And thus ended our first half-assed attempt to sleep train our daughter. And our crusade against Barnes & Noble. Instead, it was back to the swing. Hell, she won’t be 25 pounds for another two or three months.

The Calm Before

Thursday, February 28th (T minus one day until sleep training):

I arrived home at 10:30pm to find both my wife and daughter still awake. The text messages, which detailed my wife’s growing unrest (“Your daughter won’t go to sleep”) stopped 45 minutes ago, so I thought ignoring my problem once again made it go away. Nope.

My wife and I had decided that tomorrow was the day we would start to sleep train her in her crib. Bunny had either been sleeping in a swing or with us in bed (with occasional unconscious transports to the crib) for the first eight months of our lives and it was time to tough it out so that all three of us would be able to sleep better. Eventually. Hopefully.

“Your turn.” My very sleepy wife handed me a very sleepy baby.

“Hey bunny. I hear you’ve been giving mommy a hard time tonight.” I heard the door to the guest room close. Bunny smiled at me and mashed her face into my shoulder as we headed up the stairs.

Phase One – Feeding: I formed my wife’s pillows into the standard T formation so Bunny would have her head slightly elevated and be able to facemash the vertical pillow in between sips from her bottle. I laid my sleepy ball of precious down in her spot to surprisingly little resistance. She let me put the bottle in her mouth and it became clear very early that there would not be a need for phases two through five.

She fell asleep in under five minutes, her hands stretched out on either side of my shoulder, grasping it very lightly, like a beloved potato chip. I have about a 35% success rate at transporting a sleeping baby from the bed to the crib, but this was a gimme. Still, I waited the requisite ten minutes to ensure a deeper sleep. In that time, I thought about the road ahead of us. Tomorrow night, I wouldn’t be putting her to sleep gently on my wife’s pillows. I’d be sitting on the stairway five feet away trying to summon the strength to follow through with this long, painful, cold strategic neglect for the sake of her long-term health.

I picked her limp body off the bed and put her down in the crib. I stared at her a while longer and shed a couple tears, wondering when or if I’d ever again reach the level of intimacy I just had with a perfect, trusting baby girl who just wanted to see her daddy one more time before she went to sleep.

Sleep Draining

“Let’s just let her sleep in the swing until it breaks.”

I said this two months ago after we unsuccessfully tried to sleep train Mabel. My wife said the exact same sentence last week.

Not only can we not get her to sleep in her crib, but we can’t even agree on if and when we’re willing to try. And our actual efforts are much less than half-assed. Maybe not even eighth-assed. We would put her down in her crib and she would start to cry and I’d say “Well, we tried” and do what I needed to do to get some sleep, which was either to put her in the swing or in bed with us.

We always postpone sleep training to the weekend so my wife won’t have to endure the first few nights of intermittent (or constant) screaming and trudge through work the next day. And every weekend, I find another reason to postpone it again. She has a cough, she just started eating pureed meats, Wild Card weekend. I have become good at finding reasons not to go through with it. And not just because I was lazy, but because I was lazy AND I enjoyed having her sleeping in bed with us on occasion.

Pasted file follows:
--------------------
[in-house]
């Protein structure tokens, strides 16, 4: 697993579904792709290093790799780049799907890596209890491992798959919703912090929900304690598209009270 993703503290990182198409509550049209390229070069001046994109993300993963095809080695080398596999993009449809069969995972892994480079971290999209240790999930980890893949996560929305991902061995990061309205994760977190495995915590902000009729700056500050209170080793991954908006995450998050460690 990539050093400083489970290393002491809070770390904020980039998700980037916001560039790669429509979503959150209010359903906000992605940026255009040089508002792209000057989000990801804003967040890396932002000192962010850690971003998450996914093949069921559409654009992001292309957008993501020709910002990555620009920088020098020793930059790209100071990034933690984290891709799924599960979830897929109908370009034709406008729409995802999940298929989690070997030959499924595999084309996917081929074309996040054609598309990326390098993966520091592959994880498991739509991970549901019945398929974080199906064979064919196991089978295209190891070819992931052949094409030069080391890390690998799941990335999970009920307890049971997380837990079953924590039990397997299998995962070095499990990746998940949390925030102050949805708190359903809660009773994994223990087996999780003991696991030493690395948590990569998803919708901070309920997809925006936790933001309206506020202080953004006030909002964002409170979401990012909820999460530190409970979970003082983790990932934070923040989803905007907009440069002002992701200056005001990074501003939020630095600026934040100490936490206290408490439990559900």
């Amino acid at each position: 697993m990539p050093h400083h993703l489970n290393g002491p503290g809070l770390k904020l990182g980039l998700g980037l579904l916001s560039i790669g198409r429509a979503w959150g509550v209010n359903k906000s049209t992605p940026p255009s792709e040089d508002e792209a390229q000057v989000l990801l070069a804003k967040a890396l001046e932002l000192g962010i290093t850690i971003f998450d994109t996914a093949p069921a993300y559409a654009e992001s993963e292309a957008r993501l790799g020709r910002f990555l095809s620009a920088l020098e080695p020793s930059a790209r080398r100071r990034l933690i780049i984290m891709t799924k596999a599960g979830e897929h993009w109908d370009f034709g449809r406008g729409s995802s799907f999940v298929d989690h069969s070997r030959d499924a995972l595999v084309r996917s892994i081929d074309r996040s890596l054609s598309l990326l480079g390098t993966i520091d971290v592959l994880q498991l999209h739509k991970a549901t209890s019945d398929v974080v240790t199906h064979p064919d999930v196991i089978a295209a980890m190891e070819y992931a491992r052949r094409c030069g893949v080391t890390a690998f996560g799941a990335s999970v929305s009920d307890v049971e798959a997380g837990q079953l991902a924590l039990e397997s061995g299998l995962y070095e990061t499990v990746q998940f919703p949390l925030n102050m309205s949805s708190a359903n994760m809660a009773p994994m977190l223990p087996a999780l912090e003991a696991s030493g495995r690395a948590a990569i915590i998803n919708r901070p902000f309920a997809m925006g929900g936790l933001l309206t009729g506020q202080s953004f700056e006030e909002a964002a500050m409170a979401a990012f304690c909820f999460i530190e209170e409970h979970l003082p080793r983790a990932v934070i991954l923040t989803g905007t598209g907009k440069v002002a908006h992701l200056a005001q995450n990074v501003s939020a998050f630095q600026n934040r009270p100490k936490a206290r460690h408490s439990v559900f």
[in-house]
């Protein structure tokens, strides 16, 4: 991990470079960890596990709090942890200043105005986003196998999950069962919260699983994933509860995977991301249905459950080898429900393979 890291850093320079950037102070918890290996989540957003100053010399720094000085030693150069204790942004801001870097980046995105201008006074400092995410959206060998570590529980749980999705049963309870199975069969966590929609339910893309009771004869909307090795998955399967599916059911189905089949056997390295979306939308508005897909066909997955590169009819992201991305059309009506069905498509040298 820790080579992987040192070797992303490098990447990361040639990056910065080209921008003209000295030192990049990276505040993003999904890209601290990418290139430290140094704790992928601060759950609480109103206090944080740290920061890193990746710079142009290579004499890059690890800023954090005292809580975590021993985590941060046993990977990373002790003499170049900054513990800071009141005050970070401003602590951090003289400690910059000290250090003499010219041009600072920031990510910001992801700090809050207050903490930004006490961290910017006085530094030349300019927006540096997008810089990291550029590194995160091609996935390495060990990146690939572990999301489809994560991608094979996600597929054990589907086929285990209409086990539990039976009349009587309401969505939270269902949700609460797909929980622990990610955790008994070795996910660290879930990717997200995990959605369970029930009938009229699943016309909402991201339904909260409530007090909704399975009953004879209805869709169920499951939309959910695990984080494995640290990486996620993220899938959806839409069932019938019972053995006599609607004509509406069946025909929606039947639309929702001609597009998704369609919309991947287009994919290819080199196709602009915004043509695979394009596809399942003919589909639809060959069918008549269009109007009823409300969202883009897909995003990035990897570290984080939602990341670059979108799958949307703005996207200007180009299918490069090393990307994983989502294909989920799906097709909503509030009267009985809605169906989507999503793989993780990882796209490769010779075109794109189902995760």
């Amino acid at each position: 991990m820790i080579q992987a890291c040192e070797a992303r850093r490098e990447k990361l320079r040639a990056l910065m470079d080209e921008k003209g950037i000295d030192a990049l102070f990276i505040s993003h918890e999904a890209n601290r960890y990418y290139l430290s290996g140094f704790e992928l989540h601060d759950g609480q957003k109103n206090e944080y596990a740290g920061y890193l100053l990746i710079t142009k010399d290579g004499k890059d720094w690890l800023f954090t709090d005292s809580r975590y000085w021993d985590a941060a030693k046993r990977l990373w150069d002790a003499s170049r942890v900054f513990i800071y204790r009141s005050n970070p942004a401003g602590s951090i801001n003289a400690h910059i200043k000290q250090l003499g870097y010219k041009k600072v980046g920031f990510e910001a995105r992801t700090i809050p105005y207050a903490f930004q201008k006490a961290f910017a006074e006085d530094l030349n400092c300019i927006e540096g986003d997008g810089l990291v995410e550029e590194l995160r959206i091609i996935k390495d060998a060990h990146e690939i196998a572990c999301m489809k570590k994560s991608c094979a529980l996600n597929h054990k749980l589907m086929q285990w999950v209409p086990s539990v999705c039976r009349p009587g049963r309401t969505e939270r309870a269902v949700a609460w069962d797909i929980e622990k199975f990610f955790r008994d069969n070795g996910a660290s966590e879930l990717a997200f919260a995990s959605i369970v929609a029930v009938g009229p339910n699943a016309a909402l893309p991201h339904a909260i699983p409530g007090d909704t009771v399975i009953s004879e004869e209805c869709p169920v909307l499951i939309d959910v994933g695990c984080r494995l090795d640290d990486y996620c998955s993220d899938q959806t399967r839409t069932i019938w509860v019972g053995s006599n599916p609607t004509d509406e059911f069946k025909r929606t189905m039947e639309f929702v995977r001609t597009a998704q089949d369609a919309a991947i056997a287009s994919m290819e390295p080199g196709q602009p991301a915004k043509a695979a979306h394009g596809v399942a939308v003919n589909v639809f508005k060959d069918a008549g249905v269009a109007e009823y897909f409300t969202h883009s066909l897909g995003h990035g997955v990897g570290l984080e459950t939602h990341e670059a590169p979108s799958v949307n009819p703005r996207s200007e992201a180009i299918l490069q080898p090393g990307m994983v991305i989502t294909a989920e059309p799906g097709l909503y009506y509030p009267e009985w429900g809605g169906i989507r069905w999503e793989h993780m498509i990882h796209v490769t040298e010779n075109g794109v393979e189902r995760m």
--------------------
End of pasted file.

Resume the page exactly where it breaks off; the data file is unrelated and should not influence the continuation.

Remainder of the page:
Only now, she doesn’t seem to like the swing. And now, she kicks for a minimum of four hours each night. A typical night looks like this:

  • 9pm: We successfully sooth her to sleep in the swing, followed shortly thereafter by a livingroom chardonnay toast to our success
  • 1am: Baby wakeup call, followed by a feeding in our bed, where she’ll go back to sleep
  • 3-7am: A mini-karate double infant leg kicking exercise in which I get pelted in either my gut or my spine, depending on my tolerance of pain for either area at the time
  • 7am: Baby wakes up happy. Mommy is tired. Daddy is miserable. We swear we’re going to really give sleep training at least a half-assed shot this weekend.

I called around to ask some friends what they did. None of them waited eight months. My translation: I love my daughter more than them. Actual translation: They are not lazy and probably read at least one of those baby books that I’ve been collecting and storing in the closet like baseball cards. Apparently, it just sucks. Some methods are quick and painful; some are long and less stressful. I have no idea what I’m going to do but I’m supposed to start it tomorrow night.

Sensing my uneasiness with the upcoming challenge, Rachel made note that she has a class full of 15-year olds and has assured me that none of them still sleep with their parents. While that does make me feel better, I’m not sure where she gets her information. It seems like it should be illegal to ask those kinds of questions, but it’s still nice to know. I just worry that every new thing we try is going to break Mabel. She’s so perfect as is right now, what if our strategic neglect breaks that trust? I guess I’ll let you know next week, assuming I can get at least one whole cheek behind weekend’s training.